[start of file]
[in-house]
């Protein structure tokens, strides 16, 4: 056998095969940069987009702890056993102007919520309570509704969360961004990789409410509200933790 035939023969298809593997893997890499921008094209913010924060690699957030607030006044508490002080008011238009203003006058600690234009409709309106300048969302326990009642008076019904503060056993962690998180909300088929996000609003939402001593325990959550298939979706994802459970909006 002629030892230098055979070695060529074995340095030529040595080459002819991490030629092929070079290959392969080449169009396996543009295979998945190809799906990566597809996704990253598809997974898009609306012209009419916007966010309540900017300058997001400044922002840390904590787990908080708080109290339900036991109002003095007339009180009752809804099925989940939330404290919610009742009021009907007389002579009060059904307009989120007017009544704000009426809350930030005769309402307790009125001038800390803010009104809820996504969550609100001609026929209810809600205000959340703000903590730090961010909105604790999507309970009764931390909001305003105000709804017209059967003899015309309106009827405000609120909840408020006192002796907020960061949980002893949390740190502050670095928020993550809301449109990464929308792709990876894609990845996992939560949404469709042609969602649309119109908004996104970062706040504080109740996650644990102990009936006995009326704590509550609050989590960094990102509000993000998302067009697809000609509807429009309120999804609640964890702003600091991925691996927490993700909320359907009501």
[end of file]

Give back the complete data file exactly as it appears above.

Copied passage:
[in-house]
């Protein structure tokens, strides 16, 4: 056998095969940069987009702890056993102007919520309570509704969360961004990789409410509200933790 035939023969298809593997893997890499921008094209913010924060690699957030607030006044508490002080008011238009203003006058600690234009409709309106300048969302326990009642008076019904503060056993962690998180909300088929996000609003939402001593325990959550298939979706994802459970909006 002629030892230098055979070695060529074995340095030529040595080459002819991490030629092929070079290959392969080449169009396996543009295979998945190809799906990566597809996704990253598809997974898009609306012209009419916007966010309540900017300058997001400044922002840390904590787990908080708080109290339900036991109002003095007339009180009752809804099925989940939330404290919610009742009021009907007389002579009060059904307009989120007017009544704000009426809350930030005769309402307790009125001038800390803010009104809820996504969550609100001609026929209810809600205000959340703000903590730090961010909105604790999507309970009764931390909001305003105000709804017209059967003899015309309106009827405000609120909840408020006192002796907020960061949980002893949390740190502050670095928020993550809301449109990464929308792709990876894609990845996992939560949404469709042609969602649309119109908004996104970062706040504080109740996650644990102990009936006995009326704590509550609050989590960094990102509000993000998302067009697809000609509807429009309120999804609640964890702003600091991925691996927490993700909320359907009501």